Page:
It takes a while to get used to the way Dolores talks.Read more ›
The book discovers two mysterious death cases and the strange relationship between two woman who seem to have nothing in common. The first death case is of Vera Donovan, the woman Dolores worked for many years and has just died and Dolores is accused of killing her. Dolores and Vera are two women of different backgrounds, and seemingly different lives. The other death case is of Dolores' husband, who died long ago. How the two cases and the two women become intertwined is the key to the book and I don't want to spoil the fun. But this is only the frame.
What's within this frame is a masterpiece. The book is narrated by Dolores who makes a confession. In a one chapter, monologue style. Her confession introduces us to a woman who suffered a lot, whose life was anything but fun; however she possesses a stunning will to live. The characters she describes are vivid and she, herself is unbelievable. The story is a triumph over injustice and false beliefs.
As a man I was surprised how King knows the soul of women and how he knows what women could think of some situations and things (the starting quotation of the book is from Freud: "Woman! What does she want?"). However, the true motto of the book is one sentence from Vera: "Sometimes being a bitch is all a woman has hold onto." True. How many people do you know who live this way?Read more ›
Most Recent Customer Reviews
I really enjoy Stephen King as a writer and own all his books, both past and present. The story is compelling and moves quite well, but the work isn't Stephen's best - especially... Read morePublished 6 days ago by Andy Keith
While it isn't creepy in a supernatural sense, it is creepy in the truth-can-be-stanger-than-fiction sense. Read morePublished 1 month ago by A Reader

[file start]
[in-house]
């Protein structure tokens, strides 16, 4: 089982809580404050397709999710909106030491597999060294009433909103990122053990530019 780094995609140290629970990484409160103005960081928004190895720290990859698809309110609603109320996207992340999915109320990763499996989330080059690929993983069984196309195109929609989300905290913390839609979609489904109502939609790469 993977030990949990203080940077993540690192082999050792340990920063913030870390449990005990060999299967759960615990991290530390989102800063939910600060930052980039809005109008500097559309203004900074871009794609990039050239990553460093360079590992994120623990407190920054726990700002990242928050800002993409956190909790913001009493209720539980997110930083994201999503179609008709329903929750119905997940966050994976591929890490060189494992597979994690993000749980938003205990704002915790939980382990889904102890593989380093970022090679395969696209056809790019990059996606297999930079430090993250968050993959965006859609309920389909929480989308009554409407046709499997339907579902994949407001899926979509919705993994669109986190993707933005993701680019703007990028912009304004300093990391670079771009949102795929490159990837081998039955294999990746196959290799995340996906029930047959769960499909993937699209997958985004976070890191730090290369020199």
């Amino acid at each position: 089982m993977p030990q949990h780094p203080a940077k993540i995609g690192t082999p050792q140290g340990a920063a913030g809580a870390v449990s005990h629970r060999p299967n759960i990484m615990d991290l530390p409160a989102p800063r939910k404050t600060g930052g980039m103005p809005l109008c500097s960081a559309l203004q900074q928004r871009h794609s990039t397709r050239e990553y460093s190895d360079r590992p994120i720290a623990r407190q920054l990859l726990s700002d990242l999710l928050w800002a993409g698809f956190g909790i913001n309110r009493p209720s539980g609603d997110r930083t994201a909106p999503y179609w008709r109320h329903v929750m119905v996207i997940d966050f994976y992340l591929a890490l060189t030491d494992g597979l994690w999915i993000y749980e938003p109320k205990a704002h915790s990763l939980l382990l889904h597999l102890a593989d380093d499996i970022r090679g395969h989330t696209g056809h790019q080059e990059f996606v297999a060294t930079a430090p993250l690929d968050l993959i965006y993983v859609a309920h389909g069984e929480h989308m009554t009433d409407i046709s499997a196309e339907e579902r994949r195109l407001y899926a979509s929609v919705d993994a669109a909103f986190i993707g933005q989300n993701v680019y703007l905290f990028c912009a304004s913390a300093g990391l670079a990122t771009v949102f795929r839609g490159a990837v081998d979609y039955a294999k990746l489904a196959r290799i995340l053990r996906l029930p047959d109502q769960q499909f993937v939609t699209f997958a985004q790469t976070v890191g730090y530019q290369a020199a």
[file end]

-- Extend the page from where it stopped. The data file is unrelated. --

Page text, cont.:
Wonderful story. Like that it was told from Deloris' point of view. I had seen the movie but had never read the book. Enjoyed both versions.Published 1 month ago by Amazon Customer
I used to he a big bookworm about 10 years ago and then just couldn't find myself to get through a couple of pages of ANY book without falling asleep - even if it was a book I... Read morePublished 1 month ago by Richard Parker
Such a great book. I just finished re-reading this book. Of course I am currently reading his newest work The End Of Watch, but next I will have to delve into Gerald's Game as... Read morePublished 1 month ago by Julie K
I borrowed the CD version of this book from my local library. What a treasure! Frances Sternhagen brings the novel to life with her perfect Maine accent and the appropriate... Read morePublished 1 month ago by Skyhawk
I've read this book many times through the years. A classic thriller! Not too gory, but gives you insight to how a real life mother can react when her children are in danger.Published 1 month ago by Amazon Customer
If you don't read this book for any other reason, read it for Dolores' amazingly sharp sense of humor. The Vera poop scene - omg. I laughed till my face hurt. Read morePublished 2 months ago by ATB